50% from A.J. Ponder’s books sold at Rona Gallery will go to Te Omanga Hospice as part of the “Ponder This” exhibition. 3-20 August.
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Worldcon 75 is pleased to announce the Hugo winners for 2017.
The Hugo Award, first presented in 1953, celebrates the best in the field of science fiction and fantasy. 3,319 voters made their selection from the final ballot, the third-highest number in the history of the award.
This year’s Hugo base was designed by Eeva Jokinen, a Finnish ceramics artist.
The Obelisk Gate, by N. K. Jemisin (Orbit Books)
Every Heart a Doorway, by Seanan McGuire (Tor.com publishing)
“The Tomato Thief”, by Ursula Vernon (Apex Magazine, January 2016)
Best Short Story
“Seasons of Glass and Iron”, by Amal El-Mohtar (The Starlit Wood: New Fairy Tales, Saga Press)
Best Related Work
Words Are My Matter: Writings About Life and Books, 2000-2016, by Ursula K. Le Guin (Small Beer)
Best Graphic Story
Monstress, Volume 1: Awakening, written by Marjorie Liu, illustrated by Sana Takeda (Image)
Best Dramatic Presentation (Long Form)
Arrival, screenplay by Eric Heisserer based on a short story by Ted Chiang, directed by Denis Villeneuve (21 Laps Entertainment/FilmNation Entertainment/Lava Bear Films)
Best Dramatic Presentation (Short Form)
The Expanse: “Leviathan Wakes”, written by Mark Fergus and Hawk Ostby, directed by Terry McDonough (SyFy)
Best Editor – Short Form
Best Editor – Long Form
Best Professional Artist
Uncanny Magazine, edited by Lynne M. Thomas & Michael Damian Thomas, Michi Trota, Julia Rios, and podcast produced by Erika Ensign & Steven Schapansky
Lady Business, edited by Clare, Ira, Jodie, KJ, Renay, and Susan
Tea and Jeopardy, presented by Emma Newman with Peter Newman
Best Fan Writer
Best Fan Artist
The Vorkosigan Saga, by Lois McMaster Bujold (Baen)
John W. Campbell Award for Best New Writer
Ada Palmer (1st year of eligibility)
The winners of the 2017 Hugo Awards and John W. Campbell Award for Best New Writer were announced by Worldcon 75 in Helsinki. You can find all the award announcements over at File 770.
Looking for a New Zealand connection. Well Seanan McGuire was the guest of honour at the NZ Natcon this year and she won the best Novella Hugo.
The NZ in 2020 team were active at Helsinki promoting the bid for the Worldcon to be held in Aotearoa in 2020.
City Gallery Wellington is holding an exhibition called “Occulture: The Dark Arts exhibition”. It promises as show that “explores contemporary art’s role in the process of occultation. It brings together New Zealand and international artists who push the symbolic, formal and material languages of esoteric or occult traditions into new forms.”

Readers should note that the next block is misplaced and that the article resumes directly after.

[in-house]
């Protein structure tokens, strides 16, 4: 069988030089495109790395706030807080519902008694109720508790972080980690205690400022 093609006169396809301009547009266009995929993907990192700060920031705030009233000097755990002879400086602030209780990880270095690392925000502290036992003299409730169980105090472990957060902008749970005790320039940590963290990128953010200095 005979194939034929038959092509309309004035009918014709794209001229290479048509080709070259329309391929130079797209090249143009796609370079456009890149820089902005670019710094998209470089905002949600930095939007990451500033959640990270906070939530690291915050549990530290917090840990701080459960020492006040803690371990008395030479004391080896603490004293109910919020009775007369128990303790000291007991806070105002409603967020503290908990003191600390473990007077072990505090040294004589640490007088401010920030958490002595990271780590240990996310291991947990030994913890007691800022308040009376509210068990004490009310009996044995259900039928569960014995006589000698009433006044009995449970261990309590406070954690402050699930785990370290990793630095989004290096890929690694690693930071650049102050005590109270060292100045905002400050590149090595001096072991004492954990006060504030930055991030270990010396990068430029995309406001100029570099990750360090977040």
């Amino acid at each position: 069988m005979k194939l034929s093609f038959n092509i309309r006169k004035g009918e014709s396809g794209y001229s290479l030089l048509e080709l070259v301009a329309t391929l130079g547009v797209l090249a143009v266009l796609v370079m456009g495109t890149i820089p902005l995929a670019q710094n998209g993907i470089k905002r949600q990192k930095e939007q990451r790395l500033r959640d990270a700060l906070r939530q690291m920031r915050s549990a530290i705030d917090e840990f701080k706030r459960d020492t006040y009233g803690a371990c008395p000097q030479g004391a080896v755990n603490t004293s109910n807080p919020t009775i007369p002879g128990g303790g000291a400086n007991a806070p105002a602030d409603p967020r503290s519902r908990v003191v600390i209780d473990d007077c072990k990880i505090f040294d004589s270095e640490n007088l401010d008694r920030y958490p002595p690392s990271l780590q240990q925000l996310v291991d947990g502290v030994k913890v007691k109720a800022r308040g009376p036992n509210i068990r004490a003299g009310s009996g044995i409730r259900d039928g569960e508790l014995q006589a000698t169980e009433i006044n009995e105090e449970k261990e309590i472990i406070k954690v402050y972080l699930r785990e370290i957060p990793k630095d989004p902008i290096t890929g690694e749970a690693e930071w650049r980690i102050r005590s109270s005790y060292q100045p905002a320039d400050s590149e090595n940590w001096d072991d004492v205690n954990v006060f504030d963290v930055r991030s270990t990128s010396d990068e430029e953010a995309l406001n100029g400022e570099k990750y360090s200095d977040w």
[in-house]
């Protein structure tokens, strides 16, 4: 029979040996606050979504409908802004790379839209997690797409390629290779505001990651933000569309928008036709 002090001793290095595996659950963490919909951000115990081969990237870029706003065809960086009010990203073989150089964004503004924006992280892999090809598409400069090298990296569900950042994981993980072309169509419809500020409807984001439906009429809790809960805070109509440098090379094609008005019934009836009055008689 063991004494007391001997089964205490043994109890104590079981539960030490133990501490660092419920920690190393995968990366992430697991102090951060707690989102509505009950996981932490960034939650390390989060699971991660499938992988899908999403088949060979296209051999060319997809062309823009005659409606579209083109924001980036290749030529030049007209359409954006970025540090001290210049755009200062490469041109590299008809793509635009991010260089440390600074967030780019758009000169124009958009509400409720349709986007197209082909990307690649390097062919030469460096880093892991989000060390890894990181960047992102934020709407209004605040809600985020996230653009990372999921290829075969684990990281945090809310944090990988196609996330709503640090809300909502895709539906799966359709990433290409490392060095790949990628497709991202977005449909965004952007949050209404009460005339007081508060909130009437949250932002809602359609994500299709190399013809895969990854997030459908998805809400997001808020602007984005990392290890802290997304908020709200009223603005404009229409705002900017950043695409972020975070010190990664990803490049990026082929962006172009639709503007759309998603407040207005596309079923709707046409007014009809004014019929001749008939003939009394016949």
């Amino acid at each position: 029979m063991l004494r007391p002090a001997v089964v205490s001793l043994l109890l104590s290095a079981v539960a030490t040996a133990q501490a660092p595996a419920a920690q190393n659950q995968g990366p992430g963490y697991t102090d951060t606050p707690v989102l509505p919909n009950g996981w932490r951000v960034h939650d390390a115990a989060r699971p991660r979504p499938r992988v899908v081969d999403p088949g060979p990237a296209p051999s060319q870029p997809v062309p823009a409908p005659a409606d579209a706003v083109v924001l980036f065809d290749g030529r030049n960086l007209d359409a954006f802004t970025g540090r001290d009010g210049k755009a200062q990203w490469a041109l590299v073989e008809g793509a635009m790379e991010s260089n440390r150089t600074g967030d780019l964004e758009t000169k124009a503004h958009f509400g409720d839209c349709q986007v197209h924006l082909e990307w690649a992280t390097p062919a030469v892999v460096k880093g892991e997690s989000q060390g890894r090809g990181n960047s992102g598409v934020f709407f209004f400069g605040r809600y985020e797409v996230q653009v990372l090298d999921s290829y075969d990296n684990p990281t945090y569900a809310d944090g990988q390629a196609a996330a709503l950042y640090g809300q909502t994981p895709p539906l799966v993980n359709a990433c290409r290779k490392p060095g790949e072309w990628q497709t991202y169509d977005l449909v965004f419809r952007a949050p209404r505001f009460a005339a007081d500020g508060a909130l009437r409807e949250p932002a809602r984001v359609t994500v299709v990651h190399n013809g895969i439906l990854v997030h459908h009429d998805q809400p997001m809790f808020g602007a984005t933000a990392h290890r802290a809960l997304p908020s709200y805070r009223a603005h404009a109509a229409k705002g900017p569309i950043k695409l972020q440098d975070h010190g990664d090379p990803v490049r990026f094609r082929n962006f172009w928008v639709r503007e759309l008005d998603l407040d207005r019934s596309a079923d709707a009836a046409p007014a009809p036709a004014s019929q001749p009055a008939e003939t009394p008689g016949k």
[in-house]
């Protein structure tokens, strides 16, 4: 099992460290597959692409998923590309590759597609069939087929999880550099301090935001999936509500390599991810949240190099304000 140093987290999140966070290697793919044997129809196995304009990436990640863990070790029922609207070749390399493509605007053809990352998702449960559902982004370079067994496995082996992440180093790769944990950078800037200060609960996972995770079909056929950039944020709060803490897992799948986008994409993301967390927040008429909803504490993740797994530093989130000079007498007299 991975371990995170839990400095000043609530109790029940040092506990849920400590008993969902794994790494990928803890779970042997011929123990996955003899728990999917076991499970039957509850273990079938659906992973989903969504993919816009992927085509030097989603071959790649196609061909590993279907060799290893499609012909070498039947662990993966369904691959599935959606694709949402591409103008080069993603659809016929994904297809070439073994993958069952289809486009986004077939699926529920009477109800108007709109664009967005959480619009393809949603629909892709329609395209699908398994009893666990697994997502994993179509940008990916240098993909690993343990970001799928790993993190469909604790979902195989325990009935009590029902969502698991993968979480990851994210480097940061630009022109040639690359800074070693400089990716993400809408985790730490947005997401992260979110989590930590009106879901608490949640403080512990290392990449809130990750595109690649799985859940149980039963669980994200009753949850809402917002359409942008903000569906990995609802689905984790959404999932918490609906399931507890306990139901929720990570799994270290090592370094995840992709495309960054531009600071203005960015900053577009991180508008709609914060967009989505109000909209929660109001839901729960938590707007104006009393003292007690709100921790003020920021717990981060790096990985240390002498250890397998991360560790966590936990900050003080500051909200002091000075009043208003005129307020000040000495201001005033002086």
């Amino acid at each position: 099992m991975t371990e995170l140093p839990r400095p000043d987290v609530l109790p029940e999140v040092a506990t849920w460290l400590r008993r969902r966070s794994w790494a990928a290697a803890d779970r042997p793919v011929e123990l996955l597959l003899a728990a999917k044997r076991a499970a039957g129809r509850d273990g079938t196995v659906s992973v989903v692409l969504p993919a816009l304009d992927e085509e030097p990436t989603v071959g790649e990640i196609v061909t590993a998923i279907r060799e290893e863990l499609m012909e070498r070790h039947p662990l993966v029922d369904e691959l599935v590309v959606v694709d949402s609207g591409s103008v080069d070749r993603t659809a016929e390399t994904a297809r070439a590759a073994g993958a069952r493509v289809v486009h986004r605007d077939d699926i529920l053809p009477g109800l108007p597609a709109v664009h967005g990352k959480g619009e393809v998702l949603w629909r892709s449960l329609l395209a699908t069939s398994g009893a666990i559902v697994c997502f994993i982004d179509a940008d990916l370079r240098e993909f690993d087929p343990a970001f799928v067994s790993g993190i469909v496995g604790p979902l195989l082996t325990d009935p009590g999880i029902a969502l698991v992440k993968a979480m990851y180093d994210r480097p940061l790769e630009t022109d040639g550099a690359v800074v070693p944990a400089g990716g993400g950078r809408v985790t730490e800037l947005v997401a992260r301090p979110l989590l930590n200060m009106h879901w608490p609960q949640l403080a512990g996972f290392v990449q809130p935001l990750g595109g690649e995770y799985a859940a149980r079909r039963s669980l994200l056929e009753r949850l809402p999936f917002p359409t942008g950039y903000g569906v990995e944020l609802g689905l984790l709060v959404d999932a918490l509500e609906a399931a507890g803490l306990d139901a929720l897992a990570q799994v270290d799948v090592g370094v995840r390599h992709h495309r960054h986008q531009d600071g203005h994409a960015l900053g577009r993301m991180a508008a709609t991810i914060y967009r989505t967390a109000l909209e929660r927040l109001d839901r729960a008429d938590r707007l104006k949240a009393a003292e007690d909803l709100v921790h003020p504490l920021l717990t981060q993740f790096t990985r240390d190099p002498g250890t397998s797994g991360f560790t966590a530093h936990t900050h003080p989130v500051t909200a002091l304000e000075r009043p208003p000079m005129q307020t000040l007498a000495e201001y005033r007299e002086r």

More information about the exhibition, can be found on the City Gallery Wellington web site. The exhibition runs 12 August to 19 November 2017.
Harry Potter’s birthday is on July 31. It looks as if a “a group of witches and wizards dedicated to interacting, socialising and partying with Muggles” is planning an event the following weekend in Auckland. If you are interested in dressing up and joining the fin, then check out Wizard Fest 2017. There is a form where you can register your interest.
World UFO Day
Sunday 2nd July every year
176 Victoria Street
Years in the making Anton and Nina imaged what the future would be like. Will it be a post-apocalyptic survival or, a future where everybody wears the same thing and live in peace with robots in a bubble city.
Either way we want to take photos of it, gather evidence and travel there.
Photonflux is the place where possible future will be planned, discussed and changed.
The headquarters offers the revolutionary fluxbun, a fried dough filled with various flavours in a casual setting. For World UFO Day your filling will be in the hands of our creative chef.
However if you do not wish to be pleasantly surprised you can pick from our menu.
The bar host craft beer, single barrel whiskies, Kombucha and organic wines and six barrel soda.
The objective is to attract like-minded people who support creativity, the idea of Scifi and appreciate the art of making art.
Anton Sounes (a Sounes Photo) has his photography studio on the second floor and are planning to capture all those who wish to be captured. Be creative and join in.
Dress up or come as you are.
Limited parking available for space ships.
SFFANZ News usually publishes these results in order to highlight the Kiwis who have been winning awards on the other side of the Tasman. This year however, there isn’t really anything to report in that area. So instead, here are a couple of highlights from these awards that may interest NZ readers…
Kaaron Warren’s The Grief Hole won the best novel Ditmar. Kaaron was a high profile attendee at the recently completed NZ Natcon Lexicon in Taupo. Kaaron has already been shoulder tapped to be a guest at the 2019 NZ Natcon (GeyserCon) in Rotorua. Of particular note here is that The Grief Hole has now won an Australian Shadows award, an Aurealis award and now a Ditmar award. Possibly a unique treble.
Rose Mitchell was presented the Peter McNamara Achievement Award. Rose is a former FFANZ delegate known to many NZ fans. She was most recently a guest at SmofCon South held in Wellington last year.
During the “Australia” panel at Lexicon, it was noted that it can be hard for folk in NZ to find out what is happening in Australian spec fiction. It is therefore worth noting that the 2016 Australian SF Snapshot picked up an award. Further to that information, if you really are interested in what is happening in Aussie SF, have a look at the ASFF SF Resources page. Or for a writing oriented list of event’s have a look at Jason Nahrung’s Australian Literary Festival Calendar.